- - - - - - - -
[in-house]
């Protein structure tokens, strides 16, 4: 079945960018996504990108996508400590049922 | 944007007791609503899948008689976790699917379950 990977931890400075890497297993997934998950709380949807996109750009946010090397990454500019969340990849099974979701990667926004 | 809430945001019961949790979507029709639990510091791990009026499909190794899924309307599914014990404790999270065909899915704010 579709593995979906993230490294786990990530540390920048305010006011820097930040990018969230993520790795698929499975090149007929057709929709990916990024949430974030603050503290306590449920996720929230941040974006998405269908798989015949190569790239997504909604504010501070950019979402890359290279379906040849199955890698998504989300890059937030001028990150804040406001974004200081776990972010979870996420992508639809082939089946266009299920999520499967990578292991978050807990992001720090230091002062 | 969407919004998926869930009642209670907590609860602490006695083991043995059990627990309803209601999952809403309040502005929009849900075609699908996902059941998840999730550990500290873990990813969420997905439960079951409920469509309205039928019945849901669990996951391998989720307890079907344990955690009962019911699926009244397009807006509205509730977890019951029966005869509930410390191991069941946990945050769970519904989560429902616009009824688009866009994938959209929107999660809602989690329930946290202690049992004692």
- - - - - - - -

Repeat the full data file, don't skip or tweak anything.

[in-house]
């Protein structure tokens, strides 16, 4: 079945960018996504990108996508400590049922 | 944007007791609503899948008689976790699917379950 990977931890400075890497297993997934998950709380949807996109750009946010090397990454500019969340990849099974979701990667926004 | 809430945001019961949790979507029709639990510091791990009026499909190794899924309307599914014990404790999270065909899915704010 579709593995979906993230490294786990990530540390920048305010006011820097930040990018969230993520790795698929499975090149007929057709929709990916990024949430974030603050503290306590449920996720929230941040974006998405269908798989015949190569790239997504909604504010501070950019979402890359290279379906040849199955890698998504989300890059937030001028990150804040406001974004200081776990972010979870996420992508639809082939089946266009299920999520499967990578292991978050807990992001720090230091002062 | 969407919004998926869930009642209670907590609860602490006695083991043995059990627990309803209601999952809403309040502005929009849900075609699908996902059941998840999730550990500290873990990813969420997905439960079951409920469509309205039928019945849901669990996951391998989720307890079907344990955690009962019911699926009244397009807006509205509730977890019951029966005869509930410390191991069941946990945050769970519904989560429902616009009824688009866009994938959209929107999660809602989690329930946290202690049992004692």